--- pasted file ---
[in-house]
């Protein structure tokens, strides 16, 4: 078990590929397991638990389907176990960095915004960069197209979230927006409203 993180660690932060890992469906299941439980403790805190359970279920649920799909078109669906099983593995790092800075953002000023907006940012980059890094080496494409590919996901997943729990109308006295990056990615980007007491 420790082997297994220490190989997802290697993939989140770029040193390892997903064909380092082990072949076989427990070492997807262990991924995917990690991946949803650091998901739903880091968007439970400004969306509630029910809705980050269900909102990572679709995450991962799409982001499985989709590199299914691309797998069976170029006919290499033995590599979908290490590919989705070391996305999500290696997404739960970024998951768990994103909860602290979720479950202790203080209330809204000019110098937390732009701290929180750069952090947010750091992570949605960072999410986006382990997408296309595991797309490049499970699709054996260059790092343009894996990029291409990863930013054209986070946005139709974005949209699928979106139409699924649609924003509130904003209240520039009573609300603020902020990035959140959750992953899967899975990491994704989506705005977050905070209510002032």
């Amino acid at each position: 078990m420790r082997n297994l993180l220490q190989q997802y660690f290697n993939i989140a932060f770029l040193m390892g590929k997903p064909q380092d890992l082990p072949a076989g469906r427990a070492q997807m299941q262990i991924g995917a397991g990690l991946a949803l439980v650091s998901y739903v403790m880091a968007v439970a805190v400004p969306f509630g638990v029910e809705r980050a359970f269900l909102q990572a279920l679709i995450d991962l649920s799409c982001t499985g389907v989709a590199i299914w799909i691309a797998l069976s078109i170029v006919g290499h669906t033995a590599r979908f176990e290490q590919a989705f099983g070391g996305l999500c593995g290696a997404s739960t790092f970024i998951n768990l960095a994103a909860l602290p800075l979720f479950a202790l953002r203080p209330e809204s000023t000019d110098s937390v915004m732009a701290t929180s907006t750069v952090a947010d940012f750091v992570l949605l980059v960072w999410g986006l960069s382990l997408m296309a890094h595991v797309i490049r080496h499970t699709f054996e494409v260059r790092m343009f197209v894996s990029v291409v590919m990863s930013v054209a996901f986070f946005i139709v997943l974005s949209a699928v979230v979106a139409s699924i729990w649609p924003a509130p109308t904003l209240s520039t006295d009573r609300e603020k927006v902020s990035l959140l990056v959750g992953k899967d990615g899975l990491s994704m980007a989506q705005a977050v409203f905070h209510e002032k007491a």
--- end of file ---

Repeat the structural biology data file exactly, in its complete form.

[in-house]
């Protein structure tokens, strides 16, 4: 078990590929397991638990389907176990960095915004960069197209979230927006409203 993180660690932060890992469906299941439980403790805190359970279920649920799909078109669906099983593995790092800075953002000023907006940012980059890094080496494409590919996901997943729990109308006295990056990615980007007491 420790082997297994220490190989997802290697993939989140770029040193390892997903064909380092082990072949076989427990070492997807262990991924995917990690991946949803650091998901739903880091968007439970400004969306509630029910809705980050269900909102990572679709995450991962799409982001499985989709590199299914691309797998069976170029006919290499033995590599979908290490590919989705070391996305999500290696997404739960970024998951768990994103909860602290979720479950202790203080209330809204000019110098937390732009701290929180750069952090947010750091992570949605960072999410986006382990997408296309595991797309490049499970699709054996260059790092343009894996990029291409990863930013054209986070946005139709974005949209699928979106139409699924649609924003509130904003209240520039009573609300603020902020990035959140959750992953899967899975990491994704989506705005977050905070209510002032």
């Amino acid at each position: 078990m420790r082997n297994l993180l220490q190989q997802y660690f290697n993939i989140a932060f770029l040193m390892g590929k997903p064909q380092d890992l082990p072949a076989g469906r427990a070492q997807m299941q262990i991924g995917a397991g990690l991946a949803l439980v650091s998901y739903v403790m880091a968007v439970a805190v400004p969306f509630g638990v029910e809705r980050a359970f269900l909102q990572a279920l679709i995450d991962l649920s799409c982001t499985g389907v989709a590199i299914w799909i691309a797998l069976s078109i170029v006919g290499h669906t033995a590599r979908f176990e290490q590919a989705f099983g070391g996305l999500c593995g290696a997404s739960t790092f970024i998951n768990l960095a994103a909860l602290p800075l979720f479950a202790l953002r203080p209330e809204s000023t000019d110098s937390v915004m732009a701290t929180s907006t750069v952090a947010d940012f750091v992570l949605l980059v960072w999410g986006l960069s382990l997408m296309a890094h595991v797309i490049r080496h499970t699709f054996e494409v260059r790092m343009f197209v894996s990029v291409v590919m990863s930013v054209a996901f986070f946005i139709v997943l974005s949209a699928v979230v979106a139409s699924i729990w649609p924003a509130p109308t904003l209240s520039t006295d009573r609300e603020k927006v902020s990035l959140l990056v959750g992953k899967d990615g899975l990491s994704m980007a989506q705005a977050v409203f905070h209510e002032k007491a």